Credit Score Myths

Posted on 31 January, 2019

While your credit score is not the be-all and end-all when applying for a mortgage, it is one of the more important factors a lender considers when they receive a mortgage application. Because your credit is central to qualifying for any type of loan - whether it be a mortgage, credit card, auto loan or line of credit - there is a lot of information (and misinformation) out there about staying on top of your score.

Myth: All Credit Reports are the Same
Canada has two national credit bureaus - TransUnion and Equifax - and both bureaus have unique algorithms that they use in calculating your score. Although your score will likely be similar between the two, it may not be the same across the board.

Further, each bureau has multiple types of scores depending on the inquiring party because different types of lenders are focused on different aspects of your credit history. This means that the score you see versus the score a mortgage lender sees might be different even if both reports are coming from the same credit bureau.

Myth: Closing a Credit Card will Improve your Score

If your credit card has a negative payment history (late payments, going over the limit, etc.), it can be tempting to just close off the card immediately upon paying the full balance. However, this is likely to do more harm than good. Negative credit card information stays on your report for 6 years, regardless of whether the card is currently open or closed. It can also impact your score in two different ways:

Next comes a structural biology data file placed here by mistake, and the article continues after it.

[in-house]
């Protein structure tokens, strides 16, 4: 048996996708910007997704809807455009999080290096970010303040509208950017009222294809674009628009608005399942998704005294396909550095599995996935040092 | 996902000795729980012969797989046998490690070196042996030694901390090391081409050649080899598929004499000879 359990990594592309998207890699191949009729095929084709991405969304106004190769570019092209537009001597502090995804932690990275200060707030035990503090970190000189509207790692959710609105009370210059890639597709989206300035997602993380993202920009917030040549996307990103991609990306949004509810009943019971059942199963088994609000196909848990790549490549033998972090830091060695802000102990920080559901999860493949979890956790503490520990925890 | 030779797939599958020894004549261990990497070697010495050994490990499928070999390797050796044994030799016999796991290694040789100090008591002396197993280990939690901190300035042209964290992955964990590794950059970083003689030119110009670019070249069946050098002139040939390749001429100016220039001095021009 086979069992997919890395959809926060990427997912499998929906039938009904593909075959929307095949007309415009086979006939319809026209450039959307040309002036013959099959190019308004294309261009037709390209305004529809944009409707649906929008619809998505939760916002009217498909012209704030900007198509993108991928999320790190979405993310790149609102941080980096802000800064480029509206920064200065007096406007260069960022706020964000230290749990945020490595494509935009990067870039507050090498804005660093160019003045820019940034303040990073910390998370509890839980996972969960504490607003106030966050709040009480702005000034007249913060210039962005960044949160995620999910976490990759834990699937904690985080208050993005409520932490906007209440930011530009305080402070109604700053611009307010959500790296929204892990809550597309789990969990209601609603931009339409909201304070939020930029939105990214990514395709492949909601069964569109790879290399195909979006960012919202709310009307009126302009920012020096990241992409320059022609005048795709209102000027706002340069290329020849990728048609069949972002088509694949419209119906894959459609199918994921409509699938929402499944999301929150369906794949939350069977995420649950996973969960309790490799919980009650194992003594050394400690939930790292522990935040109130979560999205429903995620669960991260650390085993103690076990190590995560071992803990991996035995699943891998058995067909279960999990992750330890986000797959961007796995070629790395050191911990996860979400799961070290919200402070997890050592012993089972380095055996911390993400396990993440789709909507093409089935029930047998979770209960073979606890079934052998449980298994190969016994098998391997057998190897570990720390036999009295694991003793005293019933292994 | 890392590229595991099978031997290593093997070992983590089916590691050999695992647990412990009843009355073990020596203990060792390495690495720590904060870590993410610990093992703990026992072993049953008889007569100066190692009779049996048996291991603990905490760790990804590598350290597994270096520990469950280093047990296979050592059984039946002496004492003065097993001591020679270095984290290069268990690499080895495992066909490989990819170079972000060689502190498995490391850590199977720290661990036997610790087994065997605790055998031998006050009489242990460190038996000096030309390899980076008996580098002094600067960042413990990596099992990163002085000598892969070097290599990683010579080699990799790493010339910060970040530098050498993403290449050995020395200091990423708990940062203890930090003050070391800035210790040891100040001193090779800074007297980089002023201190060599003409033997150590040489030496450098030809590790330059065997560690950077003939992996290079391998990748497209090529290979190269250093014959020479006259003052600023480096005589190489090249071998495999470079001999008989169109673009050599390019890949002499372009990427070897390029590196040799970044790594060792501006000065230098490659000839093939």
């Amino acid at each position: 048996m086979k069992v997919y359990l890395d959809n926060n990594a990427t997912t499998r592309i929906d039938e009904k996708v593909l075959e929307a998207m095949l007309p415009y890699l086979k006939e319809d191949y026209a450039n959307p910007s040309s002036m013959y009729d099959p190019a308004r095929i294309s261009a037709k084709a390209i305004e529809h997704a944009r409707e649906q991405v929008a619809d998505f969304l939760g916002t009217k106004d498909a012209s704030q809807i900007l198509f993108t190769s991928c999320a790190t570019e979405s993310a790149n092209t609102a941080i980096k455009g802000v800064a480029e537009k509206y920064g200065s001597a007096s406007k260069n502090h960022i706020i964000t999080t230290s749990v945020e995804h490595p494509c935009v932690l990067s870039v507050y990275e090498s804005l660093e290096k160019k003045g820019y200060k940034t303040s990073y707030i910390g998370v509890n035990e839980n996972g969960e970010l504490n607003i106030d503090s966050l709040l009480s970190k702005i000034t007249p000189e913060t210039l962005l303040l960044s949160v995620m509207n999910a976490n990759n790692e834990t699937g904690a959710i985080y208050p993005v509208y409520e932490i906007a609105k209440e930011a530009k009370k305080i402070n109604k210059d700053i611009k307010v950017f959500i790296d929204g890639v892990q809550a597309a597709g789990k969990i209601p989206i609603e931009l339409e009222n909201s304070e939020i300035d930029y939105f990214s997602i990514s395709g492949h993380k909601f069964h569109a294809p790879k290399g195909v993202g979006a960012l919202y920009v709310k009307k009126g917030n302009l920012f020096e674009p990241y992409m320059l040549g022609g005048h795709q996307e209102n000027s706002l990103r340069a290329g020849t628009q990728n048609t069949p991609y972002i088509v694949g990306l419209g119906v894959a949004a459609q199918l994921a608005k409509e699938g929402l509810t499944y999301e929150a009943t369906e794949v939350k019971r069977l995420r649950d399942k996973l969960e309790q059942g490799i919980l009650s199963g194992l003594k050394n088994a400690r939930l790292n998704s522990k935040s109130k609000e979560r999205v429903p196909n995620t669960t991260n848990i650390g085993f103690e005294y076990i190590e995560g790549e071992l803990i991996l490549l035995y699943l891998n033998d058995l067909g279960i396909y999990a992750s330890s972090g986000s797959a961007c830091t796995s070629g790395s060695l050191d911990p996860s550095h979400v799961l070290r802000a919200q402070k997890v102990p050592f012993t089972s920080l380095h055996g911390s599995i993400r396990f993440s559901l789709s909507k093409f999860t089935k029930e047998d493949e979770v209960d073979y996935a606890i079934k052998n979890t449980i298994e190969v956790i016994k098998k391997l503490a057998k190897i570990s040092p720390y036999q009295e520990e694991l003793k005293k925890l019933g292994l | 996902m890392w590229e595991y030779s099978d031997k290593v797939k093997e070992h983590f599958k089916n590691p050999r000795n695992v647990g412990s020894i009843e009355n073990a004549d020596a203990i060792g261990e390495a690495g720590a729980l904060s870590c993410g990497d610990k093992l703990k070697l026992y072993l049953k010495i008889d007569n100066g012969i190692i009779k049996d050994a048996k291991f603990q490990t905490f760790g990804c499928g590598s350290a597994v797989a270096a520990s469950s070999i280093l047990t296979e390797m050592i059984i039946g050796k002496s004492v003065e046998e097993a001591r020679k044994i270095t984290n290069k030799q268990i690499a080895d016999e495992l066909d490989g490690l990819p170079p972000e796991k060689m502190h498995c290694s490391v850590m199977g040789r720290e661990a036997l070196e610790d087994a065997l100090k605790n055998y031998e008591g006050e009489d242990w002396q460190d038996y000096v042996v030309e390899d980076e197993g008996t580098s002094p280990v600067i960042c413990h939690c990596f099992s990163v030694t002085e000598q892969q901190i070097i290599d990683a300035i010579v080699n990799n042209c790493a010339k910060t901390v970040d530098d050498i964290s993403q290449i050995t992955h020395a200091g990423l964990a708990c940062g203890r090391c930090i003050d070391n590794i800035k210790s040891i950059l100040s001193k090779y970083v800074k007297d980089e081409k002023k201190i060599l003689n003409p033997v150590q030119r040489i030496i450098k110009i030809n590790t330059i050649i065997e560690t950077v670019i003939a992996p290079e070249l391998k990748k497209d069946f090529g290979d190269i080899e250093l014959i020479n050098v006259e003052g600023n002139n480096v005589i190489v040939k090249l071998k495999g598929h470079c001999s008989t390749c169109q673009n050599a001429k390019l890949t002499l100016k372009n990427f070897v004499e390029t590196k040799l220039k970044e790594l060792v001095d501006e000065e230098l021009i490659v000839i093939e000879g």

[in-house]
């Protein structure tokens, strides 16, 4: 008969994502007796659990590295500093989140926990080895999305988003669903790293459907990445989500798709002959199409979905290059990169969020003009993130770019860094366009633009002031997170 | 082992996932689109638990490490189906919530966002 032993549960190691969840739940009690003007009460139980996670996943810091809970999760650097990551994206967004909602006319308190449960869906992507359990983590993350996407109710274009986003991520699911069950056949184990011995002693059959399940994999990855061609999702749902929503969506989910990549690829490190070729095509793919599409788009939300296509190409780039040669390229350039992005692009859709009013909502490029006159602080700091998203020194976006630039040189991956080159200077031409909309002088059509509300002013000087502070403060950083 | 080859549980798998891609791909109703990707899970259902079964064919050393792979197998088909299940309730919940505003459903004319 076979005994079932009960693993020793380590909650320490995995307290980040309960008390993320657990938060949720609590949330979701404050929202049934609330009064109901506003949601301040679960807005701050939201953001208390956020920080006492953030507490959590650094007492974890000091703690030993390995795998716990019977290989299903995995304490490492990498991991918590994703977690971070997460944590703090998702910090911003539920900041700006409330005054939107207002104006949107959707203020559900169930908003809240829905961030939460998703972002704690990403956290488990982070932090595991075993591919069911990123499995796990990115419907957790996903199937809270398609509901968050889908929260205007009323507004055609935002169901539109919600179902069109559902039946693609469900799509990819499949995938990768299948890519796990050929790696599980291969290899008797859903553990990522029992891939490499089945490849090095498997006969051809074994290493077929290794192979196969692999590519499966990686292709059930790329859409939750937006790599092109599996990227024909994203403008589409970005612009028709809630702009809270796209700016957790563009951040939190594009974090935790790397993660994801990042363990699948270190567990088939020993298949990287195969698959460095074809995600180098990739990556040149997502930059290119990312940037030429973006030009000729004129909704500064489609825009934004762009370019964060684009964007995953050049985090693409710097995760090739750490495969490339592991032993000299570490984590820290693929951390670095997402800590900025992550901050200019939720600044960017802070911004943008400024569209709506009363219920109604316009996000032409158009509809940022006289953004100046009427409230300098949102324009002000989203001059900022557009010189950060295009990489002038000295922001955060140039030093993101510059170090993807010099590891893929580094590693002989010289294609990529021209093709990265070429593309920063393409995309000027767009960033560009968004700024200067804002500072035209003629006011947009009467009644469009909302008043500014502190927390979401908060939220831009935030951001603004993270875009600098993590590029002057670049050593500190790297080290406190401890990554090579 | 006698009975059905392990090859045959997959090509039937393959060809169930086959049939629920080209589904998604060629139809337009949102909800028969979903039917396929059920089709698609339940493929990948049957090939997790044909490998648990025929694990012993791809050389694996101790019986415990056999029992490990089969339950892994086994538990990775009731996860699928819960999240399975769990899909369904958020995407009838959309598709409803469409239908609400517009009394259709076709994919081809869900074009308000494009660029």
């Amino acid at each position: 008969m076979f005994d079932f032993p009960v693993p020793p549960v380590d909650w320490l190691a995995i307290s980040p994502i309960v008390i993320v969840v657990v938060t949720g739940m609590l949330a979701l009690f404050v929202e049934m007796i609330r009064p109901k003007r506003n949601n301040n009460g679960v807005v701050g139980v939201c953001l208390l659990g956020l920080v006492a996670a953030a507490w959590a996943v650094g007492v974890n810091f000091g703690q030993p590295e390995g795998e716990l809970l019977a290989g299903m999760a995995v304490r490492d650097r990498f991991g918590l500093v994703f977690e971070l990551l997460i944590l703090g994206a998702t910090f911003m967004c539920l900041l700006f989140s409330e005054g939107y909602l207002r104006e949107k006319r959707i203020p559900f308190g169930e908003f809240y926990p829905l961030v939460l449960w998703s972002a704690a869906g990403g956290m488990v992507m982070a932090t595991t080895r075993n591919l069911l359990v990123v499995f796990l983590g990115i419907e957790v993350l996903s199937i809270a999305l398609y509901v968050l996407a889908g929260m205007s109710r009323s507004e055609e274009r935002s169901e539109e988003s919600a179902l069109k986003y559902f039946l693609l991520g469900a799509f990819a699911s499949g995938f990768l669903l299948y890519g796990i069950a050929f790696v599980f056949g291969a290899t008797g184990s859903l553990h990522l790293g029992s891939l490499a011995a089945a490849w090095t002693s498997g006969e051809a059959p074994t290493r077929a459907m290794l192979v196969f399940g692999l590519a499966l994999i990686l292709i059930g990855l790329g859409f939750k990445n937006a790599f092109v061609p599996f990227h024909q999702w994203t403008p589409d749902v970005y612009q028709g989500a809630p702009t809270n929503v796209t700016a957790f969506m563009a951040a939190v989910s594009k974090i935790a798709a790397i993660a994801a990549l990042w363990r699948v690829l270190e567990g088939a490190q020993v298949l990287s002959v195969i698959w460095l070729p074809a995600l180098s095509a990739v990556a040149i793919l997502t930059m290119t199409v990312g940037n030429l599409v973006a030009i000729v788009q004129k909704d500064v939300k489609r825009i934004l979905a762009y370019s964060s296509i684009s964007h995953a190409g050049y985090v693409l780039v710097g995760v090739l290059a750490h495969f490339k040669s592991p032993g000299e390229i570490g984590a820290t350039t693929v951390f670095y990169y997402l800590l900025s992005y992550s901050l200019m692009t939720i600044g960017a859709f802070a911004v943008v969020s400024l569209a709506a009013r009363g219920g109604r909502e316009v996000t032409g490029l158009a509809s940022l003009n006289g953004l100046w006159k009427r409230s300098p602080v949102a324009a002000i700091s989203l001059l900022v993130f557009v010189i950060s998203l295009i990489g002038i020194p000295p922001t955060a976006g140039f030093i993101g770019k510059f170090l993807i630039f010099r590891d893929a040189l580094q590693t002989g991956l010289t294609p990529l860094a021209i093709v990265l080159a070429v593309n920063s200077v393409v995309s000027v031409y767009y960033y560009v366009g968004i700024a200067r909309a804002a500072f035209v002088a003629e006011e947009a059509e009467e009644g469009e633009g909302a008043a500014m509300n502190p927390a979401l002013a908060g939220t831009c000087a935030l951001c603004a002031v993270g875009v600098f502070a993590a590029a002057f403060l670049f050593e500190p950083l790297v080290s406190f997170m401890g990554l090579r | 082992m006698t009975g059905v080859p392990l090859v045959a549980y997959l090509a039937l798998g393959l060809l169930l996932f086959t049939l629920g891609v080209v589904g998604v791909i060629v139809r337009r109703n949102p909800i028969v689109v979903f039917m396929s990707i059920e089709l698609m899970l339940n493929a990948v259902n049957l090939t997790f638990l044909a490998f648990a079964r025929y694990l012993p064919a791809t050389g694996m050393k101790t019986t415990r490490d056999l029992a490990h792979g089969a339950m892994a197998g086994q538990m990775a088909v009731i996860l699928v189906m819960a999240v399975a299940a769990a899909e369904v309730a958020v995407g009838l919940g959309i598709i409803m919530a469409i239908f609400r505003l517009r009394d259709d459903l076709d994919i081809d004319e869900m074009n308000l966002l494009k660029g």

• Affecting Credit History Length - having a longer credit history is attractive to lenders, and closing the card may limit the length of your credit history. Consider keeping older accounts active (if you can avoid paying fees) and be sure to use the card periodically.
  • Decreasing your Available Credit - When evaluating your financial situation, lenders will look at the total amount of credit you have available to you. Closing off a credit card will decrease this amount - so it is generally better to pay the account off and leave it open if you can.

Keep in mind that transferring an existing balance to a new card would be considered new credit, even if the amount owing is from an old card. Many credit card companies offer low rates and promotions for balance transfers, so be sure to weigh the pros and cons before deciding whether or not to make the transfer.

Myth: Making your Minimum Payments will Improve your Score

You should never use your available credit unless you are sure you can make the minimum payment.

However, accessing a large amount of debt and only making the minimum payment each month is not likely to move your credit score in a positive direction. This is because most minimum payments are calculated to cover all of your interest and only a small percentage of your principal balance. This means your total balance owing will only slightly decrease if you make the minimum payment alone, and how much credit you are utilizing will remain high against what you have available. Since credit utilization is one of the most important factors lenders consider, you should always aim to pay more than what is required if you can.

If you have questions about your credit, we can help

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